Food Ingredient Consumer-Opinion Research
Category: Food Manufacturer
Methods: Online Consumer Survey
A manufacturer of food and beverage products wanted to gauge consumer reactions to various nutrition and ingredient labels listing different sugars, fibers, and starches. Specifically, the ingredient manufacturer wanted to:
- Assess purchase interest of their current (control) product as compared to products labeled with alternate ingredients.
- Understand how interest varies across different product categories.
In recent years, consumers have become more interested in the content of the foods they eat. They are more likely to consider a product’s nutrition, the specific ingredients included, and other information on the product’s packaging to decide if they will buy it. As a result, savvy manufacturers of food and beverage products have begun experimenting with their formulas in order to use fewer ingredients (for the cleanlabel trend) or to incorporate ingredients that are lower in fat, higher in nutritional value, or more naturalsounding. These changes often affect the claims a product can make, which impacts selection at the shelf. Therefore, it is important to understand consumers’ reactions to these changes and to assess them at the category level.
The main objective for the research was to gauge consumers’ reactions to food ingredients, nutritional facts, and marketing claims in order to understand purchase interest and appeal of different variations of ingredients (and associated nutritional facts and claims) across several food categories. The types of ingredients tested included:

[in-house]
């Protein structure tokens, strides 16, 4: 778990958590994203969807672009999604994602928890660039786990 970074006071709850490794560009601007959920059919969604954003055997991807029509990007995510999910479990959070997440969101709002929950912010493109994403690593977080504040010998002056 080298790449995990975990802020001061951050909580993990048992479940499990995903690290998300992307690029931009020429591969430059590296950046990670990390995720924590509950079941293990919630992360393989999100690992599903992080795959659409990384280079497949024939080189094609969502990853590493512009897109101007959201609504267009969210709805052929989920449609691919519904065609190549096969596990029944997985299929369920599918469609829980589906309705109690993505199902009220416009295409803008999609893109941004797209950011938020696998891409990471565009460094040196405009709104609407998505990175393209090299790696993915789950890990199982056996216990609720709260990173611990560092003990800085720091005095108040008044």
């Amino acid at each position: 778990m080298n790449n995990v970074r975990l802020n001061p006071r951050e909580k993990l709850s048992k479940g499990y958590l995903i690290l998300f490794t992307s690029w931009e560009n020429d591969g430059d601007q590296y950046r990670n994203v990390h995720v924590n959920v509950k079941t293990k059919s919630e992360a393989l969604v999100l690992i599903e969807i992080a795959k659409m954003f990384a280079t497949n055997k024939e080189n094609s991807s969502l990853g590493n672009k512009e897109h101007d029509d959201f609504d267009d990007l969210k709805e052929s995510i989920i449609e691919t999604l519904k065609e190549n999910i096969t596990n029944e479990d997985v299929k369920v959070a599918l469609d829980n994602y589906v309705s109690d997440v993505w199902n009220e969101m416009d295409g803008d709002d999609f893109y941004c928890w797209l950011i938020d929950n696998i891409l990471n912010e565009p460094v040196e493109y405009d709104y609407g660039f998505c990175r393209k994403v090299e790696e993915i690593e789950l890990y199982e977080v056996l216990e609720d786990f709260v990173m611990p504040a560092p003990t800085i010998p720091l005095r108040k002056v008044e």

Research Design and Methods
A 15-minute online survey was conducted with approximately 150 consumers per category, including a mix of ages, household incomes, and other demographics. Consumers were primarily responsible for the household’s grocery shopping and read product ingredient labels at least sometimes. They must also have purchased the food category in the past three months.
The questionnaire was strategically designed to have consumers evaluate up to three test labels and one control label within a single product category. Labels were evaluated one at a time in a randomized order.
After rating their purchase interest and ingredient preferences (including likes and dislikes), consumers responded to a battery of questions about the food category, which included topics such as familiarity, emotional response, importance, attitudes about food and personal health, and other demographic and behavior questions.
The manufacturer was able to identify the substitute ingredient(s) that would generate the highest purchase interest in each product category. Results were also used to select supporting claims and update packaging to better highlight the information that generated the most interest among consumers.
Marketing Research Services
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